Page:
Anyone with a loved one who struggles with addiction knows how heartbreaking it is, and it truly never stops consuming those affected by it. For me, those loved ones were my parents. When I was four years old my four siblings and I were removed from their care, and I spent my childhood with various family members until my sister took custody at age eighteen. My parents’ substance-use and mental health struggles impeded them from purchasing life insurance or pursuing financial planning.
Consequently, I learned to be extremely frugal growing up as four of us relied on my eighteen-year-old sister’s modest income. Despite never receiving financial support from my parents, I was determined to pursue my dream of becoming a nurse. I worked multiple jobs throughout high school to contribute to our family’s necessities and save for university. I persevered and was accepted into the University of Windsor’s nursing program.
On December 7, 2018, during my first semester, my father lost his battle with mental illness and took his own life. The grief I experienced was overwhelming. Persistent financial struggles meant I never received the professional support required to process the mixture of love, anger, and resentment I felt towards my parents. The feelings that I’d repressed bubbled up when my father died, but I was unable to take time off to grieve because I rely on OSAP as my sole source of financial support and if I took time off, I would’ve had to start repaying my debt. Coping with this loss while working and studying full-time was immensely difficult but strengthened my resolve to finish my schooling and make my dad proud.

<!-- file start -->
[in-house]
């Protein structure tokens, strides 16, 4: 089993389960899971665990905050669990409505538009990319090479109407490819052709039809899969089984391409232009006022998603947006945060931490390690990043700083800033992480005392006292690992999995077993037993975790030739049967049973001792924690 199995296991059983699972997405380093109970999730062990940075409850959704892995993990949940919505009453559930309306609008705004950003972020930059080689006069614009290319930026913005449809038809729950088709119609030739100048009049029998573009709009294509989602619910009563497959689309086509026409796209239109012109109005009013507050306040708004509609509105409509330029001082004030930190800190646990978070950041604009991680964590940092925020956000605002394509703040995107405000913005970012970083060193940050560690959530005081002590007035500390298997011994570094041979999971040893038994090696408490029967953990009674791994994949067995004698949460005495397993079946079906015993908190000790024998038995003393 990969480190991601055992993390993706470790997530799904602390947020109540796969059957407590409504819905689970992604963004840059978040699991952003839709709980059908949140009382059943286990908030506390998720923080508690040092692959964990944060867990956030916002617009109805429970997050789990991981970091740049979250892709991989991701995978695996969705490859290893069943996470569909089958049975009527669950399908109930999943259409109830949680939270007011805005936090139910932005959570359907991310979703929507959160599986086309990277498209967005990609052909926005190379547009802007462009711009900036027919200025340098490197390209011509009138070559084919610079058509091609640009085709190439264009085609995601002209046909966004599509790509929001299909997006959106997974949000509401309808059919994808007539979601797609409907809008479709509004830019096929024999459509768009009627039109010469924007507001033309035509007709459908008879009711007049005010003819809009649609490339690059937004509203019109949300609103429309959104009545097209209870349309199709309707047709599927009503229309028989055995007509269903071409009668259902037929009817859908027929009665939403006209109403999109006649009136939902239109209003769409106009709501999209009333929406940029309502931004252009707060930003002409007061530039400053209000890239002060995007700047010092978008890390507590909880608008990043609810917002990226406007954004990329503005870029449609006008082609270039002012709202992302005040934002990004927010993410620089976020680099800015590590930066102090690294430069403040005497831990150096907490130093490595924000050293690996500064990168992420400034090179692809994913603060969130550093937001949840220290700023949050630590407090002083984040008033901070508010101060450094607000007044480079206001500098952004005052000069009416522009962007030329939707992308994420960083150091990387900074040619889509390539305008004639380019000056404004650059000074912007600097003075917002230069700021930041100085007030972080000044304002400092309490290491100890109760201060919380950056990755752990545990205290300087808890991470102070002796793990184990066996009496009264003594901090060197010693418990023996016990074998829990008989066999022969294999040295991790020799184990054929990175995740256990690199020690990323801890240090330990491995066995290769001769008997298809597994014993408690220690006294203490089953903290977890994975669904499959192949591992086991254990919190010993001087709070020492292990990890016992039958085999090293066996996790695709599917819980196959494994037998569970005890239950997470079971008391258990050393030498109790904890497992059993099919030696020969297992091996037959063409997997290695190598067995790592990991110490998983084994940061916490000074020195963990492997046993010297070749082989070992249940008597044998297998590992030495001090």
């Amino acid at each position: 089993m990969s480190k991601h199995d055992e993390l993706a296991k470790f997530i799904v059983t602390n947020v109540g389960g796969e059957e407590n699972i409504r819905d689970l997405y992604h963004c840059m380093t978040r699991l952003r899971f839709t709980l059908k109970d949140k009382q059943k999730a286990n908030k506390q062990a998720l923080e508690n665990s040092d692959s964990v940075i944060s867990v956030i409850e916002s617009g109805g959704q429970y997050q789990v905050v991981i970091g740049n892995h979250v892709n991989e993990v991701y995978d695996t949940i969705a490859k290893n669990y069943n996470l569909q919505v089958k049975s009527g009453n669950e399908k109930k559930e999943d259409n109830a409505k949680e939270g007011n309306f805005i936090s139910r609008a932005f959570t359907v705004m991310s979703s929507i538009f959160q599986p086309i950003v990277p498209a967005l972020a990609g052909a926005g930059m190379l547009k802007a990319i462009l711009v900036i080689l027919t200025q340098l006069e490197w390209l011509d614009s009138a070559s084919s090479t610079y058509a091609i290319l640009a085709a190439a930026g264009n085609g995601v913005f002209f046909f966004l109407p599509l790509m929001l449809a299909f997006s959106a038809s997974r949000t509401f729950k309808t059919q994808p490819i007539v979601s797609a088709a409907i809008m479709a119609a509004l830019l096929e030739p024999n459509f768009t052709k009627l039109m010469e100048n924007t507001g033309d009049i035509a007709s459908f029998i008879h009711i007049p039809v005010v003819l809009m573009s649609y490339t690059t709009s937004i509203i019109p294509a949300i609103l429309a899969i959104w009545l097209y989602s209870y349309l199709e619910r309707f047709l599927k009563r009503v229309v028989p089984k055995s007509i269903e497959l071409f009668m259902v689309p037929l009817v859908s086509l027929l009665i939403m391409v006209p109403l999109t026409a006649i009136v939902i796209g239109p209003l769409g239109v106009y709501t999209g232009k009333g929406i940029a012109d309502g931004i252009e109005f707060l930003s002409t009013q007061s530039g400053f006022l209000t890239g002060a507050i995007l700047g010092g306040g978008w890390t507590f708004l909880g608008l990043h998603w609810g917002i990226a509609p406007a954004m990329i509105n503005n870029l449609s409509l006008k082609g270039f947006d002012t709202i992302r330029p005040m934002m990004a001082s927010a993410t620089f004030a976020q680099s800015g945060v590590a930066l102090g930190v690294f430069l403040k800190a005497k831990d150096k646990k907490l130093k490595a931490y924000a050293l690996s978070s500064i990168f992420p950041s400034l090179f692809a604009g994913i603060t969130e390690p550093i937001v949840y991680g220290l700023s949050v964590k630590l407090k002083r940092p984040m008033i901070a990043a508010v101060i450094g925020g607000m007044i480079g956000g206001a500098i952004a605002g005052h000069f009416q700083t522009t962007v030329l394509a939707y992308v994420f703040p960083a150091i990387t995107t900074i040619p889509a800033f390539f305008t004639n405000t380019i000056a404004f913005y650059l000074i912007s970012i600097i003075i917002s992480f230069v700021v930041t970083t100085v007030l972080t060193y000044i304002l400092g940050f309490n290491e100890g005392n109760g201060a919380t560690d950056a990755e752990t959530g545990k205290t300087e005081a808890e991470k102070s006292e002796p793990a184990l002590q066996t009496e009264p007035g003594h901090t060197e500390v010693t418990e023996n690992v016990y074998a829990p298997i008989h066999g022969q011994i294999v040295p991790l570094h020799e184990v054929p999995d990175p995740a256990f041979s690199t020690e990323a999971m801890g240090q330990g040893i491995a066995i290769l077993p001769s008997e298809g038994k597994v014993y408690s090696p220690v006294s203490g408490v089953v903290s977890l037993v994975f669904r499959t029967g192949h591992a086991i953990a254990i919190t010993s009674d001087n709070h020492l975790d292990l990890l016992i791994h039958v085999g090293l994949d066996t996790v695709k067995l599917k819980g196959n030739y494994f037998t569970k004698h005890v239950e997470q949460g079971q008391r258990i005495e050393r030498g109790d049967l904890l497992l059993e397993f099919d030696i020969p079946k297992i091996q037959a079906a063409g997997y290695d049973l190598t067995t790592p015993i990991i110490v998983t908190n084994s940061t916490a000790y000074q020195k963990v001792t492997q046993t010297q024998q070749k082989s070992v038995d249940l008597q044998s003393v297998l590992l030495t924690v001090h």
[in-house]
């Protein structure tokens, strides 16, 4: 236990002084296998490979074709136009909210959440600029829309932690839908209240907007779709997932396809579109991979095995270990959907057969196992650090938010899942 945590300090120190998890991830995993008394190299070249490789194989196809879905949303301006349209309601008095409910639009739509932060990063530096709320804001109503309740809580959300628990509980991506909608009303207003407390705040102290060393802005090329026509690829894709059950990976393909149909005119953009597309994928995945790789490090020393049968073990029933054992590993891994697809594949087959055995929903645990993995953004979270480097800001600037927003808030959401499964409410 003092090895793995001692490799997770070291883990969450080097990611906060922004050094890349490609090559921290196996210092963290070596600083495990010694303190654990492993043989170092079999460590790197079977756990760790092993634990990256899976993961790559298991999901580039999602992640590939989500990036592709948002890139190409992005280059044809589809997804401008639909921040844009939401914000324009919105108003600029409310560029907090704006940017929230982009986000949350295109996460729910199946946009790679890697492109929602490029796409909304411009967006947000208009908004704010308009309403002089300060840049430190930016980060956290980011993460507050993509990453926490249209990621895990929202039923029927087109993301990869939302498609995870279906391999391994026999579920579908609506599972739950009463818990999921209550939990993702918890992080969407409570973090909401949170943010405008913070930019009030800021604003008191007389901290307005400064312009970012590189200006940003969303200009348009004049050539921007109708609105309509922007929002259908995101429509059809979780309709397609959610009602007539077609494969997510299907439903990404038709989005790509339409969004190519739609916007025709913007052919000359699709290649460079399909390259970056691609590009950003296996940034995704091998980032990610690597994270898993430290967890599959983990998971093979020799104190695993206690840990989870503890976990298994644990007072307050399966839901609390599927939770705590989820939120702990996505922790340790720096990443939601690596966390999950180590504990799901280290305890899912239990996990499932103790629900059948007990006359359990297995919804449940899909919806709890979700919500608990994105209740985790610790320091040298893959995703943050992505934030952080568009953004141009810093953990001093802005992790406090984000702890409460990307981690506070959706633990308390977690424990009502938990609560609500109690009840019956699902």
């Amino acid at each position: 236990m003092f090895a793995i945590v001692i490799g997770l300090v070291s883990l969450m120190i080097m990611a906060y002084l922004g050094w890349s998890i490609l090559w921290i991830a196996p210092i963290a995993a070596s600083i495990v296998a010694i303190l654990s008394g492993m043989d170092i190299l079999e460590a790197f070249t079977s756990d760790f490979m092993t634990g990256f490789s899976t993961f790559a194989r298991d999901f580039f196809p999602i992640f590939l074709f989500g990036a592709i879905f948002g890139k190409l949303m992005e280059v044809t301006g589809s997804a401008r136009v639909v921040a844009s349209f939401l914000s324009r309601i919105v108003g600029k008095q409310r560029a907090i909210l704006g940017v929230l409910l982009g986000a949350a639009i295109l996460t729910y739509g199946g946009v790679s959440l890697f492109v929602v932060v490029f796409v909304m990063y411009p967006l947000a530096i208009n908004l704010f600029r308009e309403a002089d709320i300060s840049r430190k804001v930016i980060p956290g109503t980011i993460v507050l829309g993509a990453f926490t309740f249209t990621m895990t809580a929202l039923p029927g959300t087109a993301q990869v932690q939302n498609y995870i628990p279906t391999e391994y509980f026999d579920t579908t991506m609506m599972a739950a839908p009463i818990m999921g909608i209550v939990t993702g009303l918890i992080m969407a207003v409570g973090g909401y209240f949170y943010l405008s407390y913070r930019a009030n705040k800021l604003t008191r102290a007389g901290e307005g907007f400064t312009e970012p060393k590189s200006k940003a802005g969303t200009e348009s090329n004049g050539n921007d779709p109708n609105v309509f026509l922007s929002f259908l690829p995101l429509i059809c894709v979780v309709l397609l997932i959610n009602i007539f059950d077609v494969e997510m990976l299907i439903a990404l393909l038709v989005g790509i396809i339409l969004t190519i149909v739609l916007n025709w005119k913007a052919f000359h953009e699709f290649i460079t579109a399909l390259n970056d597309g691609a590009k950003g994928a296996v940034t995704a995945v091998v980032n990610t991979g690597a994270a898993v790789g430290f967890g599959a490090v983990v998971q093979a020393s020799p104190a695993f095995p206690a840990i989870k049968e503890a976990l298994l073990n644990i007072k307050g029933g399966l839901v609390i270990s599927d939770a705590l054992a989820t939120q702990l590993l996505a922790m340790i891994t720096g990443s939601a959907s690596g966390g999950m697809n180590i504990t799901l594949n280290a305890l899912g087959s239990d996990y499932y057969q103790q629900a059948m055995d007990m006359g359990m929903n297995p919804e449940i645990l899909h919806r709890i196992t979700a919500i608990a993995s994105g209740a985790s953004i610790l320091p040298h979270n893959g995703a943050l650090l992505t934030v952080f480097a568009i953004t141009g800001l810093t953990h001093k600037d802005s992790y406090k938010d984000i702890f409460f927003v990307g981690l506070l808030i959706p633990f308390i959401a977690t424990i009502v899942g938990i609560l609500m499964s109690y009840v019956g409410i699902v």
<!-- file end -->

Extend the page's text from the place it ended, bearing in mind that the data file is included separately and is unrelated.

Nothing could’ve have made this loss less emotionally devastating but having life insurance to afford the mental health care I desperately needed and to alleviate my financial stress would’ve been life changing. Time to process a loss of this magnitude is essential, and without life insurance, this time was a luxury I couldn’t afford.
My dad’s passing also took a toll on my mother’s health. Shortly after he passed, she was diagnosed with early onset dementia at fifty-six years old. Balancing my academics and employment has become increasingly difficult as I now play a vital role in my mother’s care. During the pandemic, I cared for COVID patients in an Intensive Care Unit placement while simultaneously managing increasing parental-care responsibilities as my mom’s condition deteriorates.
I’m proud that I haven’t allowed these losses to prevent me from pursuing my dream career. If my family had adequate life insurance, the debt I’ve accumulated would be less daunting, but I nevertheless remain determined to pursue a career in mental health nursing. I will use my experiences to provide care for individuals and their families facing hardships like my own. In the future I will undoubtedly ensure I have comprehensive life insurance coverage so I can dedicate my energy to my patients and have the peace of mind, knowing that no matter what, my family will be cared for.